Rose, Rugosa Red: Prune any straggly or untidy shoots, otherwise no immediate pruning is required.

Planting your roses

Our root-wrapped roses need to be unpacked from the box then placed in a well-lit, bright, cool position with as much light as possible as soon as they arrive. If you are not able to plant them when they arrive for example, if you have frosty or over-wet soil, keeping the roots in their polythene bag, store the plants upright outdoors in a tray/box where you can look after them. Generally they are hardy, but in the case of severe frost or cold winds, you can protect them temporarily with some horticultural fleece. Wait until the soil conditions improve before planting.

The right location

Roses do best in an open, sunny position, set away from trees or large shrubs.

Soil matters

You get the best results by planting roses in a well-drained, reasonably fertile soil. Work generous amounts of well-rotted manure, garden compost or Tree, Shrub & Rose Planting Compost so they can get off to a good start. Work some bone meal into the soil as you are preparing it. To encourage stronger growth, or where you have previously grown roses before, apply friendly-fungi Root Grow to the roots to give them an extra good start.

Planting guidelines

You can plant roses provided the soil is frost free and clear of all weeds, especially all roots of perennial weeds. Once the soil is improved, you can plant your rose. Remove the rose from the packaging and plunge the roots into a bucket of water for around 10 - 15 minutes (never longer than three hours) to ensure full hydration.

Take out a good planting hole, that is large enough to accommodate the rose in their full extended position. Then work in the fertiliser (bone meal) into the soil. Apply the RootGrow either to roots or apply at the base of the planting hole just before positioning the plant. The rose should always be planted so the graft union is buried beneath the soil, around 5 - 10cm (2 - 4ins). If you intend to apply a generous mulch around the rose bush, then do allow for this with the planting depth. We would recommend mulching as this retains moisture and suppresses weeds.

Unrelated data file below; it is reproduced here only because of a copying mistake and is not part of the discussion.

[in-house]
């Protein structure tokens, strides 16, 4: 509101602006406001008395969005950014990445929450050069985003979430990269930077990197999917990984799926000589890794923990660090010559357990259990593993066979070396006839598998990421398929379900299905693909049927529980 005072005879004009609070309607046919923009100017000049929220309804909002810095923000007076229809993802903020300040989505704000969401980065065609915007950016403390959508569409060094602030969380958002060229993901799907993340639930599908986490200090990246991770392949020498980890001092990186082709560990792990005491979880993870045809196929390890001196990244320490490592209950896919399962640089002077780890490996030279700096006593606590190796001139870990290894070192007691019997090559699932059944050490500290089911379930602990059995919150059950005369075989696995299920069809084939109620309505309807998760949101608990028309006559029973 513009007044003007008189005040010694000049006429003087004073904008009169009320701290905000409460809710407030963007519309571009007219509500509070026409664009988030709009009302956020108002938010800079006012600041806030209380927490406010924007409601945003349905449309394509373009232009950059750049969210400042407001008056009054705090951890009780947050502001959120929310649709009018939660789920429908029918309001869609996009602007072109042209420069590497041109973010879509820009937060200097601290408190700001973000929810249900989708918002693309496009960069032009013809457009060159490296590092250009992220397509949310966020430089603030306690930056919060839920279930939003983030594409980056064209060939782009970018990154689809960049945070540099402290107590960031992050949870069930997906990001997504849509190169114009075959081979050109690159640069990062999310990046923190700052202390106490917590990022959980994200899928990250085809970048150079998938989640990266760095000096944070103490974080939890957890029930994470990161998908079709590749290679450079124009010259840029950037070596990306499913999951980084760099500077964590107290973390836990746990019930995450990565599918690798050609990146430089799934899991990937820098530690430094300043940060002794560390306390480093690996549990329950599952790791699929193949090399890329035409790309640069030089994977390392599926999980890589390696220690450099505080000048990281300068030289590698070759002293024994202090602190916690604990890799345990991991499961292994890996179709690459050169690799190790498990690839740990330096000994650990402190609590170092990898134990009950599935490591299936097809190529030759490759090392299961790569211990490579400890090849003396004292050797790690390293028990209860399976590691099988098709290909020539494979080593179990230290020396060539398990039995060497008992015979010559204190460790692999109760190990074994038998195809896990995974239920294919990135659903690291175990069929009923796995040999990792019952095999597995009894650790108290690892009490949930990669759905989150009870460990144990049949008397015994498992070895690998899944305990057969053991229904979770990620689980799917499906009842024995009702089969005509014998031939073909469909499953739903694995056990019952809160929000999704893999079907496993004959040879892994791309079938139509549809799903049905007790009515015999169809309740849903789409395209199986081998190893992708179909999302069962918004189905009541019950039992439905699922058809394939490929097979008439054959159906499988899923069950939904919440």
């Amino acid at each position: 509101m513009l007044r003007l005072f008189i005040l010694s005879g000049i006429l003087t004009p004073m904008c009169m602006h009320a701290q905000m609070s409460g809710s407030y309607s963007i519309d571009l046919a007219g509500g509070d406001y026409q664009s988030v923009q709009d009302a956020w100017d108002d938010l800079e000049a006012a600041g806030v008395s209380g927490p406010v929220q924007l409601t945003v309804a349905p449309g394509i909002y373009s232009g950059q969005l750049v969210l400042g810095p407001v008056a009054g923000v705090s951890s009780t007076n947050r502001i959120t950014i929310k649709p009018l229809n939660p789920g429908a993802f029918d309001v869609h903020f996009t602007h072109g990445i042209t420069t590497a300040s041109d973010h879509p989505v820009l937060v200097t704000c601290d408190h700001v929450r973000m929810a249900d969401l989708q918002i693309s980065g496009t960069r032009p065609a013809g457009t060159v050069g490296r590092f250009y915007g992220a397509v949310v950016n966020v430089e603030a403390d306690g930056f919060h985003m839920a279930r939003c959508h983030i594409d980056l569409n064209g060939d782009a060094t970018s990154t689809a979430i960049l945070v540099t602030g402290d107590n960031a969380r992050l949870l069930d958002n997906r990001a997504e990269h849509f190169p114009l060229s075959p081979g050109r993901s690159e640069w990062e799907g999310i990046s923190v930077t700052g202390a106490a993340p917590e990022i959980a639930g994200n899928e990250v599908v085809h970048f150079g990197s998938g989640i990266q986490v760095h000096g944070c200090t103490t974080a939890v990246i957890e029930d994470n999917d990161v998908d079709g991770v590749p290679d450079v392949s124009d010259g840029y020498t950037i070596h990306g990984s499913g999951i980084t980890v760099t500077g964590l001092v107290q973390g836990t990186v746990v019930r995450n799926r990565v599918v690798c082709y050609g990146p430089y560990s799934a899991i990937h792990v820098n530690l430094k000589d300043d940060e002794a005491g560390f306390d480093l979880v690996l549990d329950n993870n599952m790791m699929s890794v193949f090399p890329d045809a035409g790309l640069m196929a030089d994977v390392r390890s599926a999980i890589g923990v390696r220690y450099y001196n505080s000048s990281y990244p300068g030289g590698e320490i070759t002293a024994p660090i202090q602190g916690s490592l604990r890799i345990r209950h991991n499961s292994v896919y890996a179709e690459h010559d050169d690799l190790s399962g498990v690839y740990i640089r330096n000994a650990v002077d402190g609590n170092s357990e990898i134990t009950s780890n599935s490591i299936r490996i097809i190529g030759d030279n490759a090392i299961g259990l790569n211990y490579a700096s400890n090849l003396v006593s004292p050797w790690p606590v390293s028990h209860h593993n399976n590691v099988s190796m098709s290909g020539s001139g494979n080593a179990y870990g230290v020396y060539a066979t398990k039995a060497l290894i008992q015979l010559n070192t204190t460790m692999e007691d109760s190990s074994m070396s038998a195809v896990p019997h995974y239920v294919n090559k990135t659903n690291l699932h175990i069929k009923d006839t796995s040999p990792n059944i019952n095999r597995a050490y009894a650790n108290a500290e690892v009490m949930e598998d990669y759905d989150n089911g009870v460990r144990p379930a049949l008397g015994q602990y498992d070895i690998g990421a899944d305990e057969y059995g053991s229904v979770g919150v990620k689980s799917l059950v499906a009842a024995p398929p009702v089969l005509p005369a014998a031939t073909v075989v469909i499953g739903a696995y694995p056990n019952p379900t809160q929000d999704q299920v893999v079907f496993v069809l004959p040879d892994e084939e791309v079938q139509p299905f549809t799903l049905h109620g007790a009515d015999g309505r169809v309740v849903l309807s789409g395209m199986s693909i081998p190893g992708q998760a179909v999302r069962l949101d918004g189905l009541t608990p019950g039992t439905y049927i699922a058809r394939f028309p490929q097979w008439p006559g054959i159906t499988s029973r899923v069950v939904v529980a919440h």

Infill the planting hole with the improved soil mix lightly firming as you go along. The roses are supplied pre-pruned, but should you come across any damaged or broken shoots or roots, please remove these using secateurs.

Complete by adding the mulch, then water the rose in straight away after planting to help settle soil around the roots: about one gallon of water per rose should do the trick.

After care tips

Frosty weather can ‘lift’ newly-planted roses, so check they have stayed firm, and tread in if necessary. If conditions are at all dry apply plenty of water from March onwards, especially to any that are slow to form leaves. In spring apply some rose fertilizer, such as Toprose, to help boost growth and stimulate strong flowering stems and blooms.

The best way to keep the three major rose problems (aphids, black spot and mildew) at bay is by preventative spraying. Apply RoseClear Ultra on a regular basis; please follow the recommendation on the packaging for best results.

During their first growing season it is essential to maintain a good watering régime throughout the growing season.

    • SKU
  • Root Type
    • Root Type
  • Type
    • Type
      Hedging and Native Roses
  • Native/Wildlife/Evergreen
    • RHS Plants for Pollinators